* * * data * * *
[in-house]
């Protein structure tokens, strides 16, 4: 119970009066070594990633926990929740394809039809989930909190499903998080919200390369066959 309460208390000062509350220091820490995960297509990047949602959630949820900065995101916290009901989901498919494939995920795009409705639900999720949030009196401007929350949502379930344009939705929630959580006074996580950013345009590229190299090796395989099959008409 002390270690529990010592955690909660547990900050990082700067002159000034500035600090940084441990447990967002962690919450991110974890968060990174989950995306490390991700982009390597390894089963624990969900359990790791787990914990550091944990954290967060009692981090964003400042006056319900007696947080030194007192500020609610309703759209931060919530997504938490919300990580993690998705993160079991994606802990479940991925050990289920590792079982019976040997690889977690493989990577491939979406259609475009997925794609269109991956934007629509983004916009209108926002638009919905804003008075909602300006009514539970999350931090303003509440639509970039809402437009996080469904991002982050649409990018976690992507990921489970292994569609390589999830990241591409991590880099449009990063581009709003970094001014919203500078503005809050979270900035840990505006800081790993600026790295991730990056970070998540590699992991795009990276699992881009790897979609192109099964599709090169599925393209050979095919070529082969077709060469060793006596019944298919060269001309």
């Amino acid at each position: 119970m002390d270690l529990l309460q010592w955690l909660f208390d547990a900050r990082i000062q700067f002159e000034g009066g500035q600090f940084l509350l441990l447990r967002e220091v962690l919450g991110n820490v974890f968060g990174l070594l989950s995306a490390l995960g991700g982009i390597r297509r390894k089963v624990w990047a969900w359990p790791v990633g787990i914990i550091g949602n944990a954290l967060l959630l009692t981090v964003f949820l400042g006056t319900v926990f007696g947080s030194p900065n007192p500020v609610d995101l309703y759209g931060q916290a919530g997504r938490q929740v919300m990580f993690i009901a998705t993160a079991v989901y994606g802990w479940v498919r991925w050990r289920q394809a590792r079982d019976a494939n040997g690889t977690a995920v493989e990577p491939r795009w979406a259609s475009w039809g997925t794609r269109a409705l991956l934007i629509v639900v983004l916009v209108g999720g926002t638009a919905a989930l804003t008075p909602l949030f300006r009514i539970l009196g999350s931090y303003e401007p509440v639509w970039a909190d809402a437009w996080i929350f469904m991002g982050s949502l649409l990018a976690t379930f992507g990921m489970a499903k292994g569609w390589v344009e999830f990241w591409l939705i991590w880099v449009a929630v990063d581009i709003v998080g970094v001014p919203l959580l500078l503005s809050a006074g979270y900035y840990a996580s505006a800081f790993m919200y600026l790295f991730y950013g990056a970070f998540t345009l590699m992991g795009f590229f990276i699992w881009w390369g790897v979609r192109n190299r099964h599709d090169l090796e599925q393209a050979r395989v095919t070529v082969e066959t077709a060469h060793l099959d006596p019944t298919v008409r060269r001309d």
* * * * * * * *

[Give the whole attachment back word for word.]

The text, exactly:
[in-house]
């Protein structure tokens, strides 16, 4: 119970009066070594990633926990929740394809039809989930909190499903998080919200390369066959 309460208390000062509350220091820490995960297509990047949602959630949820900065995101916290009901989901498919494939995920795009409705639900999720949030009196401007929350949502379930344009939705929630959580006074996580950013345009590229190299090796395989099959008409 002390270690529990010592955690909660547990900050990082700067002159000034500035600090940084441990447990967002962690919450991110974890968060990174989950995306490390991700982009390597390894089963624990969900359990790791787990914990550091944990954290967060009692981090964003400042006056319900007696947080030194007192500020609610309703759209931060919530997504938490919300990580993690998705993160079991994606802990479940991925050990289920590792079982019976040997690889977690493989990577491939979406259609475009997925794609269109991956934007629509983004916009209108926002638009919905804003008075909602300006009514539970999350931090303003509440639509970039809402437009996080469904991002982050649409990018976690992507990921489970292994569609390589999830990241591409991590880099449009990063581009709003970094001014919203500078503005809050979270900035840990505006800081790993600026790295991730990056970070998540590699992991795009990276699992881009790897979609192109099964599709090169599925393209050979095919070529082969077709060469060793006596019944298919060269001309």
């Amino acid at each position: 119970m002390d270690l529990l309460q010592w955690l909660f208390d547990a900050r990082i000062q700067f002159e000034g009066g500035q600090f940084l509350l441990l447990r967002e220091v962690l919450g991110n820490v974890f968060g990174l070594l989950s995306a490390l995960g991700g982009i390597r297509r390894k089963v624990w990047a969900w359990p790791v990633g787990i914990i550091g949602n944990a954290l967060l959630l009692t981090v964003f949820l400042g006056t319900v926990f007696g947080s030194p900065n007192p500020v609610d995101l309703y759209g931060q916290a919530g997504r938490q929740v919300m990580f993690i009901a998705t993160a079991v989901y994606g802990w479940v498919r991925w050990r289920q394809a590792r079982d019976a494939n040997g690889t977690a995920v493989e990577p491939r795009w979406a259609s475009w039809g997925t794609r269109a409705l991956l934007i629509v639900v983004l916009v209108g999720g926002t638009a919905a989930l804003t008075p909602l949030f300006r009514i539970l009196g999350s931090y303003e401007p509440v639509w970039a909190d809402a437009w996080i929350f469904m991002g982050s949502l649409l990018a976690t379930f992507g990921m489970a499903k292994g569609w390589v344009e999830f990241w591409l939705i991590w880099v449009a929630v990063d581009i709003v998080g970094v001014p919203l959580l500078l503005s809050a006074g979270y900035y840990a996580s505006a800081f790993m919200y600026l790295f991730y950013g990056a970070f998540t345009l590699m992991g795009f590229f990276i699992w881009w390369g790897v979609r192109n190299r099964h599709d090169l090796e599925q393209a050979r395989v095919t070529v082969e066959t077709a060469h060793l099959d006596p019944t298919v008409r060269r001309d």